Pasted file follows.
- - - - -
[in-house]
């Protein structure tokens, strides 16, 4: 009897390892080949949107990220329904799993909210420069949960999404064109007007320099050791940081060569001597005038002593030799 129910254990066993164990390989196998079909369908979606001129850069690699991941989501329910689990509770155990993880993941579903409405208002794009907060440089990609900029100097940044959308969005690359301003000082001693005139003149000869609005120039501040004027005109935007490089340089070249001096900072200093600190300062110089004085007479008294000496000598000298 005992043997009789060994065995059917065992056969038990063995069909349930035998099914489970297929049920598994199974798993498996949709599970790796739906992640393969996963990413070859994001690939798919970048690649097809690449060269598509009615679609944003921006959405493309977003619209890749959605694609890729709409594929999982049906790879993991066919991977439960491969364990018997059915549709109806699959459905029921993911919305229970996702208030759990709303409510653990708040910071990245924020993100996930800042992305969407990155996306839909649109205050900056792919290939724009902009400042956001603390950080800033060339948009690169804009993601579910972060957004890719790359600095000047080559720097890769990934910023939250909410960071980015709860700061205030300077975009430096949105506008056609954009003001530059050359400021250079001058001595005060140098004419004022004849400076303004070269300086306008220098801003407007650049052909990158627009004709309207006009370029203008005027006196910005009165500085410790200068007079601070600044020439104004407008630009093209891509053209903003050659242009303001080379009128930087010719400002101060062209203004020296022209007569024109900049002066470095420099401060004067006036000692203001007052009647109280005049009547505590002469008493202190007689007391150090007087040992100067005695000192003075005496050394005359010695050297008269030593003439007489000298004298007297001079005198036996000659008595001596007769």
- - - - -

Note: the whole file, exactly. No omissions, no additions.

[in-house]
């Protein structure tokens, strides 16, 4: 009897390892080949949107990220329904799993909210420069949960999404064109007007320099050791940081060569001597005038002593030799 129910254990066993164990390989196998079909369908979606001129850069690699991941989501329910689990509770155990993880993941579903409405208002794009907060440089990609900029100097940044959308969005690359301003000082001693005139003149000869609005120039501040004027005109935007490089340089070249001096900072200093600190300062110089004085007479008294000496000598000298 005992043997009789060994065995059917065992056969038990063995069909349930035998099914489970297929049920598994199974798993498996949709599970790796739906992640393969996963990413070859994001690939798919970048690649097809690449060269598509009615679609944003921006959405493309977003619209890749959605694609890729709409594929999982049906790879993991066919991977439960491969364990018997059915549709109806699959459905029921993911919305229970996702208030759990709303409510653990708040910071990245924020993100996930800042992305969407990155996306839909649109205050900056792919290939724009902009400042956001603390950080800033060339948009690169804009993601579910972060957004890719790359600095000047080559720097890769990934910023939250909410960071980015709860700061205030300077975009430096949105506008056609954009003001530059050359400021250079001058001595005060140098004419004022004849400076303004070269300086306008220098801003407007650049052909990158627009004709309207006009370029203008005027006196910005009165500085410790200068007079601070600044020439104004407008630009093209891509053209903003050659242009303001080379009128930087010719400002101060062209203004020296022209007569024109900049002066470095420099401060004067006036000692203001007052009647109280005049009547505590002469008493202190007689007391150090007087040992100067005695000192003075005496050394005359010695050297008269030593003439007489000298004298007297001079005198036996000659008595001596007769």